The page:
Those Newsletters


For what it's worth, I believe Ron Paul when he says he didn't write those newsletters. I've been active in libertarian circles for many years now, and I can remember hearing occasionally that someone or another had a gig ghostwriting for Ron Paul. This was after the newsletters in question had appeared, but I assume the congressman had made such arrangements in the past as well. The race- and gay-baiting quotes in the New Republic piece—and, even more so, the documents' general gestalt of an impending apocalypse—sound like the sort of material that often appeared in far-right direct-mail packages in that era. My suspicion is that someone who wrote such packages also picked up a job writing the Ron Paul Survival Report.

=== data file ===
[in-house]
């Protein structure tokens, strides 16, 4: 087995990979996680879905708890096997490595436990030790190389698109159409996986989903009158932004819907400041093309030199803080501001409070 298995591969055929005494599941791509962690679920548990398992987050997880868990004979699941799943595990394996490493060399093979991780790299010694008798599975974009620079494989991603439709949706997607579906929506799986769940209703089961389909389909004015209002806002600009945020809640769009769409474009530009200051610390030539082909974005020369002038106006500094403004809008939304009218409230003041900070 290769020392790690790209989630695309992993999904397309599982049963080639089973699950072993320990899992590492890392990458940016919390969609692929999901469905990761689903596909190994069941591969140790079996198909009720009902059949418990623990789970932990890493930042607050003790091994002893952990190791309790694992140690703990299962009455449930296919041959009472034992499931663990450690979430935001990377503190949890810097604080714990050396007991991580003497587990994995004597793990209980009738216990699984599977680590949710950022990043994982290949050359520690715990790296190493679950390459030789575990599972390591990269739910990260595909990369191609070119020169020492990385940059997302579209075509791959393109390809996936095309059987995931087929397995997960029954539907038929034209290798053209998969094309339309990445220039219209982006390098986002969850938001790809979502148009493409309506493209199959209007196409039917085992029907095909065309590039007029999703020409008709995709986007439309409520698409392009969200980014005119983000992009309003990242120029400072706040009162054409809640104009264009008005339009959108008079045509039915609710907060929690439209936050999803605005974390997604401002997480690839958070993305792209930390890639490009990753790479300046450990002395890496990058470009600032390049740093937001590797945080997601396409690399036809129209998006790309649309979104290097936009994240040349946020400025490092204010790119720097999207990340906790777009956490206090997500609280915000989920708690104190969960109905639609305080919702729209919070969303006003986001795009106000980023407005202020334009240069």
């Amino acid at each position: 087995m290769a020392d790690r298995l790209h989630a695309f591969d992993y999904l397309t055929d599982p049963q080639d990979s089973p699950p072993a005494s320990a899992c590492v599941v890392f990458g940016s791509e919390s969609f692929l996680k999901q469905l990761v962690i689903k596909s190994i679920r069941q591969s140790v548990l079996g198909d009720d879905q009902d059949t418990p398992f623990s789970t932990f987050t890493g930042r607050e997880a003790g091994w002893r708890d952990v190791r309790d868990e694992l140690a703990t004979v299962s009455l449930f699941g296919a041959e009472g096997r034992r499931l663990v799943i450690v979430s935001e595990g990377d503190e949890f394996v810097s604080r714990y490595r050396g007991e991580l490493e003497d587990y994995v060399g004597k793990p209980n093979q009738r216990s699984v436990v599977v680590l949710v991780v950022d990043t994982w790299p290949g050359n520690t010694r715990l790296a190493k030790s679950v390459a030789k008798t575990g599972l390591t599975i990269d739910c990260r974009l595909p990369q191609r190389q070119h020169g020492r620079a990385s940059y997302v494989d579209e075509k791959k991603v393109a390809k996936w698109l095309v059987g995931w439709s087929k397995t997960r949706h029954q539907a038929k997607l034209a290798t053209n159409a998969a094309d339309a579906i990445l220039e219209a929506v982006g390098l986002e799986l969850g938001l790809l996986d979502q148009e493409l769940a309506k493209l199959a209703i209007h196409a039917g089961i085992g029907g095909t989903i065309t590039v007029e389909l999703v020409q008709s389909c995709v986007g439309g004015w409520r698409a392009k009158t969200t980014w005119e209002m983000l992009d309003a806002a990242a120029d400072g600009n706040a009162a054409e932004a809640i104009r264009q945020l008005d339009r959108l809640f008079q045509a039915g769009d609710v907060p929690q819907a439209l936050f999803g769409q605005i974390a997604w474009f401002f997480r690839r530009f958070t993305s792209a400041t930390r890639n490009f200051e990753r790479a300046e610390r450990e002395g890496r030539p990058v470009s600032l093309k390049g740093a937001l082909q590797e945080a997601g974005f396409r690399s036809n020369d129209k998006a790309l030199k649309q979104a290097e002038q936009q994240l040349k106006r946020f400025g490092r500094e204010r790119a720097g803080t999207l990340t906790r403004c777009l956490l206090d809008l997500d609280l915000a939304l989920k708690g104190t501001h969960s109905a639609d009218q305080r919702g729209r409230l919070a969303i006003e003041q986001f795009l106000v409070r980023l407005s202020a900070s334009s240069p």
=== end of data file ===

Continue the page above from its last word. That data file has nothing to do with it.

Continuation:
I'm glad that Paul has repudiated the racist and anti-gay comments that appeared in the Report. But the issue he still has to address, and which his official response only dances around, is what exactly his relationship to that publication was. If Paul didn't write those articles, who did? If he didn't know what had appeared in his newsletter, when did he find out and how did he deal with it? If the candidate is vague on these points, it will only fuel suspicions that he held those beliefs after all (or that he was willing to stay silent despite his disagreements because the newsletters brought in some cash).

The story isn't going to go away on its own. By releasing its article the day of the New Hampshire primary, The New Republic pretty much guaranteed that if Paul does well at the polls today any reports about his success will include this much-less-flattering information as well. Transparency, please.